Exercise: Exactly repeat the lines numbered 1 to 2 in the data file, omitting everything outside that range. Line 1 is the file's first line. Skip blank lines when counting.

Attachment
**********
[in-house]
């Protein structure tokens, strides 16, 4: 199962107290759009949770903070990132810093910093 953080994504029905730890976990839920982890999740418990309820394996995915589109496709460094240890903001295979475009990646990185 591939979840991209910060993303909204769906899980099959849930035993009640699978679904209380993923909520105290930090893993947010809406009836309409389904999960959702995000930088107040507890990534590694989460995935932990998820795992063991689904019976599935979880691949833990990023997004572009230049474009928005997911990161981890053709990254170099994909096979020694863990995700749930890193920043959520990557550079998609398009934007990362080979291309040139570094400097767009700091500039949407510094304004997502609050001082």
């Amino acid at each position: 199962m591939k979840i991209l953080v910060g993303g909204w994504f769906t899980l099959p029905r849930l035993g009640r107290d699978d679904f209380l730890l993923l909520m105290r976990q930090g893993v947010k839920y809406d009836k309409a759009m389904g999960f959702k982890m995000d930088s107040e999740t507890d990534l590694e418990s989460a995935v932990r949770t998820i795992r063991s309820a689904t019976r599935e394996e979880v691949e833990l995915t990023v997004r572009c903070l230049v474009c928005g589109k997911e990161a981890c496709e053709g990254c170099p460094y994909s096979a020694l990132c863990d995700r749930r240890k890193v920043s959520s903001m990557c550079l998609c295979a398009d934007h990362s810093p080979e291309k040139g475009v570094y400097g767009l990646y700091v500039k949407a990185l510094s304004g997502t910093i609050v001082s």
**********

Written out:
[in-house]
């Protein structure tokens, strides 16, 4: 199962107290759009949770903070990132810093910093 953080994504029905730890976990839920982890999740418990309820394996995915589109496709460094240890903001295979475009990646990185 591939979840991209910060993303909204769906899980099959849930035993009640699978679904209380993923909520105290930090893993947010809406009836309409389904999960959702995000930088107040507890990534590694989460995935932990998820795992063991689904019976599935979880691949833990990023997004572009230049474009928005997911990161981890053709990254170099994909096979020694863990995700749930890193920043959520990557550079998609398009934007990362080979291309040139570094400097767009700091500039949407510094304004997502609050001082």